WASHINGTON — A REPORT from the US Energy Department (DOE) shows costs for the superconducting super collider jumped nearly 50 percent and construction time extended another year. The department Tuesday estimated the cost at $8.2 billion compared with the initial estimate of $5.3 billion and extended by one year its projected completion date, pushing it back to the fall 1999.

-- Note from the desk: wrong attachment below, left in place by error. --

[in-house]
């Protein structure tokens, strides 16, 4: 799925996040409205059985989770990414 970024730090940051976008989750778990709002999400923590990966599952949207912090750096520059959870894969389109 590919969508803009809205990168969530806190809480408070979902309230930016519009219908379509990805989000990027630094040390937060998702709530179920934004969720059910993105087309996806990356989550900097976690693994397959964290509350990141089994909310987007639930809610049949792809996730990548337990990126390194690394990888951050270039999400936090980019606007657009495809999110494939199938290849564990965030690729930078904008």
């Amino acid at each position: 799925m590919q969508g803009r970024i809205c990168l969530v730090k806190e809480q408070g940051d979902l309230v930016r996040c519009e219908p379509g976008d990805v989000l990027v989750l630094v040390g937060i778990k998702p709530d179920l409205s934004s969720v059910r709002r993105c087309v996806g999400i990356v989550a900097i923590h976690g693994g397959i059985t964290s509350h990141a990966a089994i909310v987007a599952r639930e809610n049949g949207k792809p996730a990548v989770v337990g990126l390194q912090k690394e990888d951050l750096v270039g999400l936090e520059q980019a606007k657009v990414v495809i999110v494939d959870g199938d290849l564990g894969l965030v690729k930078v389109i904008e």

The report said the cost increases were largely due to design changes recommended by scientists to ensure success.
The facility, to be built in the Dallas-Fort Worth area of Texas, will be used by scientists to study subatomic particles in hopes of learning more about the fundamental properties of matter and energy.
Congress last year granted DOE funds to begin construction. In seeking that money, the department slightly increased its cost estimate to $5.9 billion, a figure critics said greatly underestimated the cost.